Our online calculators (http://www.voip-calculator.com/calculator/) have a packet duration field which refers to the length of voice samples that are buffered up until they are transmitted in an IP datagram. The overhead in VoIP is the bandwidth required by the TCP/IP/RTP headers, and these are sent for every datagram. Obviously, the longer the voice samples are buffered before sending, the fewer header will be transmitted per second, and the more bandwidth efficient the system is. The trade off is that by holding back voice samples, the end to end delay of the system increases, and voice is very sensitive to delay.
A typical figure is 20ms, which results in 50 datagrams being sent per second. The second part of the parameter shows the number of actual voice samples which that duration includes. This is a function of the coding algorithm used. For example, G.729A samples voice once every 10ms. So a 20ms packet duration means that each datagram hold two voice samples.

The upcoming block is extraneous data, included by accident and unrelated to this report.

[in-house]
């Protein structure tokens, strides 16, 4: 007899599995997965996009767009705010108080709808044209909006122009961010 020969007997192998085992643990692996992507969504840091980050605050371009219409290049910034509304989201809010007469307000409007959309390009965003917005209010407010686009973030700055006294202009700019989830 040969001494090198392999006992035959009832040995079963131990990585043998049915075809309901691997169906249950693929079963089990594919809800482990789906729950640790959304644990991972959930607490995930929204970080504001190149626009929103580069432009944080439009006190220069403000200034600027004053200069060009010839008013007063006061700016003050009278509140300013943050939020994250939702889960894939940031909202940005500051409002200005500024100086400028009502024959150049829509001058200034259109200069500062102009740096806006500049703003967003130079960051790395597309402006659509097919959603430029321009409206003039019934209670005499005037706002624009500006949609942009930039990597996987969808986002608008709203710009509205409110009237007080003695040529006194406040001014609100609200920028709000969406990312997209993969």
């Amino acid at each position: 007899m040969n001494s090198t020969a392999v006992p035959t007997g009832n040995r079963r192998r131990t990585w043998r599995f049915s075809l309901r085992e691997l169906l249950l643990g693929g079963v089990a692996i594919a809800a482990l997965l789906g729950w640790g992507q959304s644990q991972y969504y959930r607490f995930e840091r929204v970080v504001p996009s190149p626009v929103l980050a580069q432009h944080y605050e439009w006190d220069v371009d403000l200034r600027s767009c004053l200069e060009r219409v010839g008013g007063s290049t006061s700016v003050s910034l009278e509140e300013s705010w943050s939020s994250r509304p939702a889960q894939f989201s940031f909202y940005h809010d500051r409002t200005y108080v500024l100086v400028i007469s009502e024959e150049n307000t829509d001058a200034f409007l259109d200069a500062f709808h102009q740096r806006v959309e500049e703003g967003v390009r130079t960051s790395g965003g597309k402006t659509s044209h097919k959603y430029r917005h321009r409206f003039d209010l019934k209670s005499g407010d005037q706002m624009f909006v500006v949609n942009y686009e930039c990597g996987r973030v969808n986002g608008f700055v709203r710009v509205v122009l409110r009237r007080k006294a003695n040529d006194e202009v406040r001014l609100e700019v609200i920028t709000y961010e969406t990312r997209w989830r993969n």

To find out which packet duration or frequency you use, you will need to check your system configuration, or ask the manufacturer or maintainer.